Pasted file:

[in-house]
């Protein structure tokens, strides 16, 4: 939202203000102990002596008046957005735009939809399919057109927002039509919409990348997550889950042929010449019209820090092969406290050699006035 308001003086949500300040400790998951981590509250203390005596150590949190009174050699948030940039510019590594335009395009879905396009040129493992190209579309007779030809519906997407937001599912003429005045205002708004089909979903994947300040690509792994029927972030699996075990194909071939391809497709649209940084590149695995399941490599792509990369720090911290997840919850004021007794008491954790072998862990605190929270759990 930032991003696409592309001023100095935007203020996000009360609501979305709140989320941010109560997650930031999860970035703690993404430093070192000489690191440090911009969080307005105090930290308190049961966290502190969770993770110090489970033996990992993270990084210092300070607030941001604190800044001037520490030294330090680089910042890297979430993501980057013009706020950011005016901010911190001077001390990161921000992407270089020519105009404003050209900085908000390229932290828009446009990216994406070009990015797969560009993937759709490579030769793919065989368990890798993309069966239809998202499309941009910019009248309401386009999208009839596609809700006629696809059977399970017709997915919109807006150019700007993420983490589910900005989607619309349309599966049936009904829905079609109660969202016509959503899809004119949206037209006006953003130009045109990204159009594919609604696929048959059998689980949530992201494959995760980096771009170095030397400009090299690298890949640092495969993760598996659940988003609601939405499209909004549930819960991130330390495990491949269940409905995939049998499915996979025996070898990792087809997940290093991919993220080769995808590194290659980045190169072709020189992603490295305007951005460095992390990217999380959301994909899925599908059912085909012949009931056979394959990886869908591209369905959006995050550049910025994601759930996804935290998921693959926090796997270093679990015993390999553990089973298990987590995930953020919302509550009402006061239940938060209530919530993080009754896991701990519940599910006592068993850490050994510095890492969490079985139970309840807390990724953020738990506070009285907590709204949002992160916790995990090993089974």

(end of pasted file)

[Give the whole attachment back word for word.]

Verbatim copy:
[in-house]
């Protein structure tokens, strides 16, 4: 939202203000102990002596008046957005735009939809399919057109927002039509919409990348997550889950042929010449019209820090092969406290050699006035 308001003086949500300040400790998951981590509250203390005596150590949190009174050699948030940039510019590594335009395009879905396009040129493992190209579309007779030809519906997407937001599912003429005045205002708004089909979903994947300040690509792994029927972030699996075990194909071939391809497709649209940084590149695995399941490599792509990369720090911290997840919850004021007794008491954790072998862990605190929270759990 930032991003696409592309001023100095935007203020996000009360609501979305709140989320941010109560997650930031999860970035703690993404430093070192000489690191440090911009969080307005105090930290308190049961966290502190969770993770110090489970033996990992993270990084210092300070607030941001604190800044001037520490030294330090680089910042890297979430993501980057013009706020950011005016901010911190001077001390990161921000992407270089020519105009404003050209900085908000390229932290828009446009990216994406070009990015797969560009993937759709490579030769793919065989368990890798993309069966239809998202499309941009910019009248309401386009999208009839596609809700006629696809059977399970017709997915919109807006150019700007993420983490589910900005989607619309349309599966049936009904829905079609109660969202016509959503899809004119949206037209006006953003130009045109990204159009594919609604696929048959059998689980949530992201494959995760980096771009170095030397400009090299690298890949640092495969993760598996659940988003609601939405499209909004549930819960991130330390495990491949269940409905995939049998499915996979025996070898990792087809997940290093991919993220080769995808590194290659980045190169072709020189992603490295305007951005460095992390990217999380959301994909899925599908059912085909012949009931056979394959990886869908591209369905959006995050550049910025994601759930996804935290998921693959926090796997270093679990015993390999553990089973298990987590995930953020919302509550009402006061239940938060209530919530993080009754896991701990519940599910006592068993850490050994510095890492969490079985139970309840807390990724953020738990506070009285907590709204949002992160916790995990090993089974």